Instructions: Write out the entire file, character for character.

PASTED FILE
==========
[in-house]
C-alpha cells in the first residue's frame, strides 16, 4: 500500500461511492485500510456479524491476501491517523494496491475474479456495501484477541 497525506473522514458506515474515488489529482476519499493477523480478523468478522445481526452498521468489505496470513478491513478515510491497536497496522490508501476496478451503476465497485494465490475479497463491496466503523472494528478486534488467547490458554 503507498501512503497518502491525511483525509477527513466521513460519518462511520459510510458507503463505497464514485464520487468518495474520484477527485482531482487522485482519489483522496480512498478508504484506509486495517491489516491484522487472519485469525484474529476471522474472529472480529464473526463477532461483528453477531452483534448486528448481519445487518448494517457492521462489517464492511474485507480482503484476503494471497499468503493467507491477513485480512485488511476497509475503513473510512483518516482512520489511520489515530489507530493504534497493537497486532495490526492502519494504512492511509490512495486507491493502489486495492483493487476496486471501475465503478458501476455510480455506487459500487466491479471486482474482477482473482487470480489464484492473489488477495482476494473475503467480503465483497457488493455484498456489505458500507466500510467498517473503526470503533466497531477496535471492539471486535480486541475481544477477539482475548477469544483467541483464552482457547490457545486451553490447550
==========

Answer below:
[in-house]
C-alpha cells in the first residue's frame, strides 16, 4: 500500500461511492485500510456479524491476501491517523494496491475474479456495501484477541 497525506473522514458506515474515488489529482476519499493477523480478523468478522445481526452498521468489505496470513478491513478515510491497536497496522490508501476496478451503476465497485494465490475479497463491496466503523472494528478486534488467547490458554 503507498501512503497518502491525511483525509477527513466521513460519518462511520459510510458507503463505497464514485464520487468518495474520484477527485482531482487522485482519489483522496480512498478508504484506509486495517491489516491484522487472519485469525484474529476471522474472529472480529464473526463477532461483528453477531452483534448486528448481519445487518448494517457492521462489517464492511474485507480482503484476503494471497499468503493467507491477513485480512485488511476497509475503513473510512483518516482512520489511520489515530489507530493504534497493537497486532495490526492502519494504512492511509490512495486507491493502489486495492483493487476496486471501475465503478458501476455510480455506487459500487466491479471486482474482477482473482487470480489464484492473489488477495482476494473475503467480503465483497457488493455484498456489505458500507466500510467498517473503526470503533466497531477496535471492539471486535480486541475481544477477539482475548477469544483467541483464552482457547490457545486451553490447550